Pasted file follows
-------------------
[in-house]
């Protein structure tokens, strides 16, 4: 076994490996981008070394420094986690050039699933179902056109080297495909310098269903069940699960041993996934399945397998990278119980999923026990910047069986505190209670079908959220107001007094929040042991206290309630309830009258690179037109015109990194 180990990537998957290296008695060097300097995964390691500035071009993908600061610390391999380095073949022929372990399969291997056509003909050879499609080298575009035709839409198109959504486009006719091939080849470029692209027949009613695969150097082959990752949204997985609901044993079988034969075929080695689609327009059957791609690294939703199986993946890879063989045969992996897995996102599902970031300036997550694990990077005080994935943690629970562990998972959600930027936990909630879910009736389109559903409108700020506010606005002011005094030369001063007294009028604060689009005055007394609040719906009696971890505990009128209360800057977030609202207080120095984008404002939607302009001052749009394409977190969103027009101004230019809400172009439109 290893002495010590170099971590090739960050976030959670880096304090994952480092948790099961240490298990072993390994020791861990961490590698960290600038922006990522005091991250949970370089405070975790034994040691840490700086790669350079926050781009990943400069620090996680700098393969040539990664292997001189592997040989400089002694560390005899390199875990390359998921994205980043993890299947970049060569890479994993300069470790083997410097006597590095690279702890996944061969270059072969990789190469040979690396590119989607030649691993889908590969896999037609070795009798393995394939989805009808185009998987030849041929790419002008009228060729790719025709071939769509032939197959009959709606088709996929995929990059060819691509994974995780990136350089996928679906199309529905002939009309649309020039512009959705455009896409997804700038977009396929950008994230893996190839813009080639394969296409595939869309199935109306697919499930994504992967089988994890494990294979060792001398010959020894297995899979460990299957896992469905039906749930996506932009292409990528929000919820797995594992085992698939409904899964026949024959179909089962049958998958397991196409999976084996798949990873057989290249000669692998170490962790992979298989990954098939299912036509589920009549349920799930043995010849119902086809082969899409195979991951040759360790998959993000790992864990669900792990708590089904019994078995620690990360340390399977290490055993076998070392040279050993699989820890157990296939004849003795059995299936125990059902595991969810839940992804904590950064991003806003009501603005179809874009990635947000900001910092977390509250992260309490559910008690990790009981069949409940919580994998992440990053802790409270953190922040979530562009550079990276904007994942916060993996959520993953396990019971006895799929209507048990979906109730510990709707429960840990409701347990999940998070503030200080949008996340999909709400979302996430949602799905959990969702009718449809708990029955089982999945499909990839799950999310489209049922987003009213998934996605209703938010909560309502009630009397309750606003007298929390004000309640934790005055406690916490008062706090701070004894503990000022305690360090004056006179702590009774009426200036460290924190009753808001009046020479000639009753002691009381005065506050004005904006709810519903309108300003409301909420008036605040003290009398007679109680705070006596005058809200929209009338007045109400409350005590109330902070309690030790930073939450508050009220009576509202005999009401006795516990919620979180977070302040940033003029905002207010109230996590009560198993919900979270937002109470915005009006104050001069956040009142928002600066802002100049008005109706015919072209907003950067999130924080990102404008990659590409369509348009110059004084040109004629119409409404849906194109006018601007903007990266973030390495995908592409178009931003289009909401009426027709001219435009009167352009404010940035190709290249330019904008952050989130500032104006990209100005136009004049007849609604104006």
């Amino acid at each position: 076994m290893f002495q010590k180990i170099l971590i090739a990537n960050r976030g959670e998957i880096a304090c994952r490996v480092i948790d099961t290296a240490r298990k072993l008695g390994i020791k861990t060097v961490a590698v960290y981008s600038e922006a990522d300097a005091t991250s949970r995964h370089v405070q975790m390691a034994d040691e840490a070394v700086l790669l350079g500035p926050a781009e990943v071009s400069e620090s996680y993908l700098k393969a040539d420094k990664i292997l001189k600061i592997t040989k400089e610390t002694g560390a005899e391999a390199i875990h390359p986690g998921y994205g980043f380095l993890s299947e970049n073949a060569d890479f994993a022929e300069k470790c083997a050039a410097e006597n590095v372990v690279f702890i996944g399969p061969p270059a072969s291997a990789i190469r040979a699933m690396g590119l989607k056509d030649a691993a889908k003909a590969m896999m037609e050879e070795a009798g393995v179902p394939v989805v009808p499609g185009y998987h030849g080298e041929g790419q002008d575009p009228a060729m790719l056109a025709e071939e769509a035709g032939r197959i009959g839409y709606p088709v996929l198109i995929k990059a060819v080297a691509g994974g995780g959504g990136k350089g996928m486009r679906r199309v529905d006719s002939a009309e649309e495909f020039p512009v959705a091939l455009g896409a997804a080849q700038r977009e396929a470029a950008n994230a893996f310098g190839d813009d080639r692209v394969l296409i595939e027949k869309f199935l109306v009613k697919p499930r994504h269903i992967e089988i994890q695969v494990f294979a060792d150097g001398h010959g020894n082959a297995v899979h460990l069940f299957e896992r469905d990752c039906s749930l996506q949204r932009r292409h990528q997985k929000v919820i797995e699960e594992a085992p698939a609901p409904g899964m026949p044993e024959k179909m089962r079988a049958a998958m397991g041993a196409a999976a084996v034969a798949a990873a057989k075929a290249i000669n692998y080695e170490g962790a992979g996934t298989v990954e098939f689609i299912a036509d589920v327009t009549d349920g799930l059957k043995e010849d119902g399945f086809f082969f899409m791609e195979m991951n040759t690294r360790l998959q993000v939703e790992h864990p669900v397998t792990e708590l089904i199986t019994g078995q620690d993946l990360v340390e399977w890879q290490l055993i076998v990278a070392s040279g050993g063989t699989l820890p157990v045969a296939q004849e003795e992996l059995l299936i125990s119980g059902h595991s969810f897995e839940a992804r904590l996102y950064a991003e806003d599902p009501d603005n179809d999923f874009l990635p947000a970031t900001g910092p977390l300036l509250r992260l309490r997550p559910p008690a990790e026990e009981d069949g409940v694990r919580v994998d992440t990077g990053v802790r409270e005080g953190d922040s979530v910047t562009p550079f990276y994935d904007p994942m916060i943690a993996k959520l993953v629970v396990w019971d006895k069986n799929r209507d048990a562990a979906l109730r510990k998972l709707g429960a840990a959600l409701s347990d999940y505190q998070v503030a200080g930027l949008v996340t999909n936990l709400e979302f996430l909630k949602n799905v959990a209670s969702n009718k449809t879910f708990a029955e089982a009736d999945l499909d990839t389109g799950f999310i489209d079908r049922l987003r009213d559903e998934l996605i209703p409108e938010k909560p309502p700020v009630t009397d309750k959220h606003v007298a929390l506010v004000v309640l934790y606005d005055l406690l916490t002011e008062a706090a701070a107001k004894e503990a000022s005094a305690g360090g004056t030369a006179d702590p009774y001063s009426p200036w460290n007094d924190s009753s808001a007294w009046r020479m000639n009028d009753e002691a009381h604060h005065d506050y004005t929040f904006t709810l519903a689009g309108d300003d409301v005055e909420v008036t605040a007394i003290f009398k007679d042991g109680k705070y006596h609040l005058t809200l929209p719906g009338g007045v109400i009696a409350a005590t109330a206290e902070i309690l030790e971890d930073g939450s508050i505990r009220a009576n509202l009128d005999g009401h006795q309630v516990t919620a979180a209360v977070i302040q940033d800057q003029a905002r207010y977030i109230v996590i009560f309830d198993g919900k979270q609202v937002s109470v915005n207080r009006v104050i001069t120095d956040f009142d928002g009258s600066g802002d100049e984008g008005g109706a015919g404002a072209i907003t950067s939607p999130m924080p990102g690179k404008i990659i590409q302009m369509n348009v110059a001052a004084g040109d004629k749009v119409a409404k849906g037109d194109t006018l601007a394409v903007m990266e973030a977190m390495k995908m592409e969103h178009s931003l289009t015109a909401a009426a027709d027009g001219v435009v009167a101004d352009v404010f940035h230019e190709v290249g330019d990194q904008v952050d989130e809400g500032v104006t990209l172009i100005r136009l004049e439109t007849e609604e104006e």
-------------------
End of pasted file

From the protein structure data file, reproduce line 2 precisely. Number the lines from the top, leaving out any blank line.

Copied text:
């Protein structure tokens, strides 16, 4: 076994490996981008070394420094986690050039699933179902056109080297495909310098269903069940699960041993996934399945397998990278119980999923026990910047069986505190209670079908959220107001007094929040042991206290309630309830009258690179037109015109990194 180990990537998957290296008695060097300097995964390691500035071009993908600061610390391999380095073949022929372990399969291997056509003909050879499609080298575009035709839409198109959504486009006719091939080849470029692209027949009613695969150097082959990752949204997985609901044993079988034969075929080695689609327009059957791609690294939703199986993946890879063989045969992996897995996102599902970031300036997550694990990077005080994935943690629970562990998972959600930027936990909630879910009736389109559903409108700020506010606005002011005094030369001063007294009028604060689009005055007394609040719906009696971890505990009128209360800057977030609202207080120095984008404002939607302009001052749009394409977190969103027009101004230019809400172009439109 290893002495010590170099971590090739960050976030959670880096304090994952480092948790099961240490298990072993390994020791861990961490590698960290600038922006990522005091991250949970370089405070975790034994040691840490700086790669350079926050781009990943400069620090996680700098393969040539990664292997001189592997040989400089002694560390005899390199875990390359998921994205980043993890299947970049060569890479994993300069470790083997410097006597590095690279702890996944061969270059072969990789190469040979690396590119989607030649691993889908590969896999037609070795009798393995394939989805009808185009998987030849041929790419002008009228060729790719025709071939769509032939197959009959709606088709996929995929990059060819691509994974995780990136350089996928679906199309529905002939009309649309020039512009959705455009896409997804700038977009396929950008994230893996190839813009080639394969296409595939869309199935109306697919499930994504992967089988994890494990294979060792001398010959020894297995899979460990299957896992469905039906749930996506932009292409990528929000919820797995594992085992698939409904899964026949024959179909089962049958998958397991196409999976084996798949990873057989290249000669692998170490962790992979298989990954098939299912036509589920009549349920799930043995010849119902086809082969899409195979991951040759360790998959993000790992864990669900792990708590089904019994078995620690990360340390399977290490055993076998070392040279050993699989820890157990296939004849003795059995299936125990059902595991969810839940992804904590950064991003806003009501603005179809874009990635947000900001910092977390509250992260309490559910008690990790009981069949409940919580994998992440990053802790409270953190922040979530562009550079990276904007994942916060993996959520993953396990019971006895799929209507048990979906109730510990709707429960840990409701347990999940998070503030200080949008996340999909709400979302996430949602799905959990969702009718449809708990029955089982999945499909990839799950999310489209049922987003009213998934996605209703938010909560309502009630009397309750606003007298929390004000309640934790005055406690916490008062706090701070004894503990000022305690360090004056006179702590009774009426200036460290924190009753808001009046020479000639009753002691009381005065506050004005904006709810519903309108300003409301909420008036605040003290009398007679109680705070006596005058809200929209009338007045109400409350005590109330902070309690030790930073939450508050009220009576509202005999009401006795516990919620979180977070302040940033003029905002207010109230996590009560198993919900979270937002109470915005009006104050001069956040009142928002600066802002100049008005109706015919072209907003950067999130924080990102404008990659590409369509348009110059004084040109004629119409409404849906194109006018601007903007990266973030390495995908592409178009931003289009909401009426027709001219435009009167352009404010940035190709290249330019904008952050989130500032104006990209100005136009004049007849609604104006």